• Jefferson shows up on Dec. 10 and plays for Texas Southern in their game at Louisville. In his first college game, Jefferson TAKES 30 DAMN SHOTS and TURNS THE BALL OVER 11 DAMN TIMES. In his next game he tones it down just a bit, going 4-of-20 from the field in a loss to Cincinnati.
  • Jefferson has since transitioned into more of a traditional point guard role for the Tigers. He’s the team’s second-leading scorer at 14.0 ppg, but he’s taken single-digit shots in each of his team’s last six games.
  • He’s still oozing with swag.

Who knows what the hell Jefferson is going to do in March, but it’ll be worth following.

13. Tyler Hall (Montana State/Big Sky)

A 19-year-old sophomore who put up some gaudy numbers a year ago for the Bobcats, Tyler Hall currently ranks fourth in the country in scoring (23.3 ppg) and third in made three-pointers. Hall has knocked down 107 triples this season, which is just three fewer than UT Rio Grande Valley’s Antonio Green, and four fewer than Central Michigan’s Marcus Keene. Green has taken 35 more threes this season than Hall has, and Keene has attempted 52 more.

14. Paris Lee (Illinois State/Missouri Valley)

Lee is the biggest reason why the Redbirds were able to go from a modest 18-14 (12-6) campaign a year ago to the 25-5 (17-1) dream season they’re enjoying now. He ranks second on the team in scoring at 13.0 ppg, but led the Valley in assists (5.1 apg), steals (2.0 spg), and three-pointers made (2.3). He was named both the Missouri Valley’s Player of the Year and Defensive Player of the Year earlier this week.

15. Rashawn Thomas (Texas A&M Corpus Christi/Southland)

The 6’8 senior forward has been a double-figure scorer in all four of his seasons with the Islanders, but he’s taken things to a different level in 2016-17. Thomas is averaging 21.3 ppg to go along with 8.8 rebounds per game, 2.5 assists per game, and 2.0 blocks per game. He’s failed to hit double figures just once this season, and has scored 19 points or more in 10 consecutive games.


Jock Landale (Saint Mary’s/West Coast)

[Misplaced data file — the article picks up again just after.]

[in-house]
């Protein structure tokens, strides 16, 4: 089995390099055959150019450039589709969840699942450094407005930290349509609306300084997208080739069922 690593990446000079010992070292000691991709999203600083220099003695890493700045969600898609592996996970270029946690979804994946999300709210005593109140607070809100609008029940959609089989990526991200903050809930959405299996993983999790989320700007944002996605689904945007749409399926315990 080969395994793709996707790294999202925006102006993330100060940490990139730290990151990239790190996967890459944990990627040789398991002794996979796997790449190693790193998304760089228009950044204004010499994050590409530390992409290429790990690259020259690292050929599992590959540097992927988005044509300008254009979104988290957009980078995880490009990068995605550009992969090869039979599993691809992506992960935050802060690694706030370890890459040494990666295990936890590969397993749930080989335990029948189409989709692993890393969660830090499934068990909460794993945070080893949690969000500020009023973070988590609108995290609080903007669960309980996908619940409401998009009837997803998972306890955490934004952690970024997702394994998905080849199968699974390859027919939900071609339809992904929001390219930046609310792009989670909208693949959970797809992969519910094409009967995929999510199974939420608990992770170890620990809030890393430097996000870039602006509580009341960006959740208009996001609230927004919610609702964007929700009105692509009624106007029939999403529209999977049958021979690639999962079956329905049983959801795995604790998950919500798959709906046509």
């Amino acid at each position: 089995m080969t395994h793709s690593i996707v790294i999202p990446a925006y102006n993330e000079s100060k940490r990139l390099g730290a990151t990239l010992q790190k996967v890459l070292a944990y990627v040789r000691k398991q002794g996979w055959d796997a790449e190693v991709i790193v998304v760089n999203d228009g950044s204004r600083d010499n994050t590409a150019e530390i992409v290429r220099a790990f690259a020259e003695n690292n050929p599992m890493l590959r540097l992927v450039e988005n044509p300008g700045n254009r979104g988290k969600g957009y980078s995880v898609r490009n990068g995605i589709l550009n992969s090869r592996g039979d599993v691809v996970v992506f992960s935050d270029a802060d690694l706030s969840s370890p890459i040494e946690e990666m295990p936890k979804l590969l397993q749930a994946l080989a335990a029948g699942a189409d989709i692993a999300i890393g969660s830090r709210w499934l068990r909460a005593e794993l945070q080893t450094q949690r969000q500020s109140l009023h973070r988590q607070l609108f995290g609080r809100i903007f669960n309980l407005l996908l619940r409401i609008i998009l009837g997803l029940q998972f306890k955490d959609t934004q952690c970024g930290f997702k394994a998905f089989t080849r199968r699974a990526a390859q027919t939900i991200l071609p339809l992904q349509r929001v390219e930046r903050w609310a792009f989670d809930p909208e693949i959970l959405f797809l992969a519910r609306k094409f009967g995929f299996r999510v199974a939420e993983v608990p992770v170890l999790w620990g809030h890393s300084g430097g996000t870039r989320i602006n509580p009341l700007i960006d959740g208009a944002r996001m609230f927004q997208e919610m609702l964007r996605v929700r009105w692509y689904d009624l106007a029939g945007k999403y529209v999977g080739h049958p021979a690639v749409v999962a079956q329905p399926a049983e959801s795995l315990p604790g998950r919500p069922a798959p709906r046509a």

Devin Cannady (Princeton/Ivy League)
Jeremy Senglin (Weber State/Big Sky)
Brandon Goodwin (Florida Gulf Coast/Atlantic Sun)
Ehab Amin (Texas A&M Corpus Christi/Southland)
Eric Mika (BYU/West Coast)
Isaiah Johnson (Akron/Mid-American)
Ian Baker (New Mexico State/WAC)
Lucas Woodhouse (Stony Brook/America East)
Chima Moneke (UC Davis/Big West)
Jalen Hayes (Oakland/Horizon League)
Erik McCree (Louisiana Tech/Conference USA)
Kendrick Ray (Kennesaw State/Atlantic Sun)
Patrick Cole (North Carolina Central/MEAC)
Markis McDuffie (Wichita State/Missouri Valley)


1. Gonzaga vs. Saint Mary’s (West Coast)

It wasn’t quite the nation’s most compelling conference rivalry like some predicted before the start of the season, but we’re still talking one of the best teams in the country playing for a potential No. 1 seed in the Big Dance against an archrival who’s ranked in the top 20. That’s good stuff.

You’ve already ruined one cool March storyline, BYU, let’s not make it two.

2. Winthrop vs. UNC Asheville (Big South)

The two teams tied for the regular season conference championship and split pair of classic head-to-head matchups on the way there. Winthrop toppled UNCA 76-73 at home on Jan. 19, and the Bulldogs returned the favor in Asheville on Feb. 9 with a thrilling 104-101 double overtime triumph. Game 3 would be an excellent March dessert.